Dennis Goodson Chinkhata, a Master’s Degree student in Rural Development and Agriculture Extension at the Lilongwe University of Agriculture and Natural Resources (LUANAR), Malawi, recently received a BioFISA II mobility grant from SANBio.
He used the grant to attend a three-week international Agribusiness course organized by the Israeli Agency for International Development Cooperation (MASHAV) in collaboration with the United Nations Industrial Development Organization (UNIDO), themed Agribusiness: A Tool for the Empowerment of Rural Women. The training program was intended to share some of the Israeli success factors in commercial agriculture.
“The training program brought in delegates from nineteen countries across the globe to deliberate some of the issues facing rural women in relation to agribusiness, health and nutrition. Among other things, the training unearthed different situations women are facing across the globe and how entrepreneurship and agribusiness can be harnessed to create wealth in rural areas in their respective countries,” Dennis explained.
His passion for agriculture and development has seen him working with a fish farmers’ network in Malawi under the NEPAD SANBio Fish Node, a youth led organization working to push for the involvement of graduate youth in commercial agriculture.
Dennis remarks how as a youth in the Bioscience sector of agriculture in Sub-Saharan Africa, he is well aware of the challenges hindering the development of the sector, especially in relation to commercialization efforts: “Lack of appropriate skills and technologies in production and value addition are some of the challenges which have slowed achievement of nutritionally and economically secure communities. Support for capacity building and technology transfer for the commercialization of the biosciences sector, especially agriculture, is sure to improve sustainable development in Africa.”
The course Dennis attended introduced to the participants various aspects of how to plan, develop, and manage the commercialization of agro-industries. Specific aspects included the utilization of value chain analysis tools to elaborate growth strategies in agriculture, organising and managing farm production effectively and profitably through value addition, initiating organizing and managing small agribusiness projects, providing tools for supporting small scale businesses in rural areas, as well as planning and organising small and large agriculture enterprises with an emphasis on entrepreneurial concepts.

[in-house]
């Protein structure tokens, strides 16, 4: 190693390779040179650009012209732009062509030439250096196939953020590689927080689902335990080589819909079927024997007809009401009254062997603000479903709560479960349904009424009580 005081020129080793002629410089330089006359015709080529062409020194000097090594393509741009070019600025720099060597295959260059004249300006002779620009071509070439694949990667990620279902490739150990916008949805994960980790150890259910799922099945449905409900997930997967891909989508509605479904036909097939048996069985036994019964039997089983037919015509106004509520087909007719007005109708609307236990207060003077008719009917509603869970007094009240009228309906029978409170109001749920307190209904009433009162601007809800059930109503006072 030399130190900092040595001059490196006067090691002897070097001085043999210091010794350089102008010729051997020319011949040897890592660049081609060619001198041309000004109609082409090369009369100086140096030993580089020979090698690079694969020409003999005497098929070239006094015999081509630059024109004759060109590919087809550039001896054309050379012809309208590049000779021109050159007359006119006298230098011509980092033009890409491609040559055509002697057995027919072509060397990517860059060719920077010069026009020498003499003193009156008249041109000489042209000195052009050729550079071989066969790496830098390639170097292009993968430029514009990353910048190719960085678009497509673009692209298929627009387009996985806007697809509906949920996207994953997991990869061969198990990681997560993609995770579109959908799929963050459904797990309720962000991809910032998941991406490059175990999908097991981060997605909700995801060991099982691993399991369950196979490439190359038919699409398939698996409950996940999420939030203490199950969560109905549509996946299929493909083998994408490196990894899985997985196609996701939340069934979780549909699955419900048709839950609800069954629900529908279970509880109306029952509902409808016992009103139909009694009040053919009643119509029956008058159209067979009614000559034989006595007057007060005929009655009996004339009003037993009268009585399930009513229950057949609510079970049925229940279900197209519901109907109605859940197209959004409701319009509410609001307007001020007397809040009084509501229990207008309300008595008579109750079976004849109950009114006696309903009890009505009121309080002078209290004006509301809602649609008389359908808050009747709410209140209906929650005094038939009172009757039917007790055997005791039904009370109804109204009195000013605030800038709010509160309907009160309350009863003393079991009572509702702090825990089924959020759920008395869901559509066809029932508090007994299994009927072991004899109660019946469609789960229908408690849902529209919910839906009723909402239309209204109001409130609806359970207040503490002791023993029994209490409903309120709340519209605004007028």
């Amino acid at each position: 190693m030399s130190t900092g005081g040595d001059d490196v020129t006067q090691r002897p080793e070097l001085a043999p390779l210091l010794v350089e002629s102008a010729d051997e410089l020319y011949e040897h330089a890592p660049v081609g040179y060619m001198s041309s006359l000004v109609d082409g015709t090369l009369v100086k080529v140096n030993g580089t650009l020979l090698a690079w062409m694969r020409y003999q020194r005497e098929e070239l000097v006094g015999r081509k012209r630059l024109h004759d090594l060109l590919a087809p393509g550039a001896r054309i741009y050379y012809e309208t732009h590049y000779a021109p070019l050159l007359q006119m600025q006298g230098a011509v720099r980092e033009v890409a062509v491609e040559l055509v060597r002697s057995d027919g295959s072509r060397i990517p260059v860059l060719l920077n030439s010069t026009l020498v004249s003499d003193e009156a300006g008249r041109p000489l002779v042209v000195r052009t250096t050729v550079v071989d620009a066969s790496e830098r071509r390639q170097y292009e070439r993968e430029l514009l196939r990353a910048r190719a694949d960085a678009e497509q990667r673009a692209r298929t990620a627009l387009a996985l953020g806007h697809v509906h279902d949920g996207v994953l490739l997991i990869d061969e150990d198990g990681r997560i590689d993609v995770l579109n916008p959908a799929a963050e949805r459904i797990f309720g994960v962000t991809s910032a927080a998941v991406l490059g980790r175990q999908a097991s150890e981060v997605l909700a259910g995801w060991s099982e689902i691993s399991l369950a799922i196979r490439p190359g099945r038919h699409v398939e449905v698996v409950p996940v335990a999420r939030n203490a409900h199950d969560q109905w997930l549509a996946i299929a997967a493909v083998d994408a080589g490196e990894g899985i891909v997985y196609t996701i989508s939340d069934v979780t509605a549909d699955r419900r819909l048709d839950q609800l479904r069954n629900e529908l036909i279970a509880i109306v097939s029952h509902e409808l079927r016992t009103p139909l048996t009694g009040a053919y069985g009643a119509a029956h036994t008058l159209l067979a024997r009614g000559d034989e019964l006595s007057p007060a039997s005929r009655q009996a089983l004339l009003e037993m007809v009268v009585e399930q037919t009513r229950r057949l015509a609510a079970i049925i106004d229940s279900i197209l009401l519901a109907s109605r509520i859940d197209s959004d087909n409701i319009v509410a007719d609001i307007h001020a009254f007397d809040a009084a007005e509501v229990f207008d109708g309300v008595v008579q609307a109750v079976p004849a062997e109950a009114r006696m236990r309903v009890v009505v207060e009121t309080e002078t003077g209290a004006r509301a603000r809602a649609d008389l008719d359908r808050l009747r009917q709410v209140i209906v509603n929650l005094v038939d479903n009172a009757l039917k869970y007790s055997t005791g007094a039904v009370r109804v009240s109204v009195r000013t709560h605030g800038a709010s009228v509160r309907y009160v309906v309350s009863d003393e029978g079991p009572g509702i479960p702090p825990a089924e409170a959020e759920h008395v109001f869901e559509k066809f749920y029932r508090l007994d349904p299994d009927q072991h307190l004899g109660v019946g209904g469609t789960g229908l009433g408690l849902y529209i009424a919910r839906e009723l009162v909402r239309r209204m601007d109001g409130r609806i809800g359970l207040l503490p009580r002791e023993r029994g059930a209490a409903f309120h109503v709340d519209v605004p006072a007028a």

“Personally the training exposed me to a lot practical approaches that were implemented by Israeli institutions to engage rural communities, women specifically into commercial agriculture and how scientific research was used to promote their livelihood,” Dennis said.
It wasn’t all work though, he noted. The participants had a chance to also visit agrotourism sites which is one way rural women in Israel are using agriculture to promote entrepreneurship. Apart from the historical sites, Israel has created a flourishing agrotourism industry which is dominated by rural women. Tourists from all over are more that eager to spend holidays and learn at the farms in the rural area and this has created economic opportunities for rural communities to capitalize on.
“Overall, the trip was a great experience and I have gained valuable knowledge, skills and understanding on how to contribute to the development of rural communities through agribusiness, not only in my community but the sub-continent at large,” he stated.
Looking forward, Dennis plans to apply his new knowledge in promoting commercialisation of the fish value chain in Malawi. “Furthermore, having witnessed the impact of research-led development of agribusiness, I plan to facilitate establishment of a vibrant platform of students as extension agents that will collaborate with the Fish Node and farmers on development and transfer of localised technologies for production and value addition in agriculture,” Dennis envisions.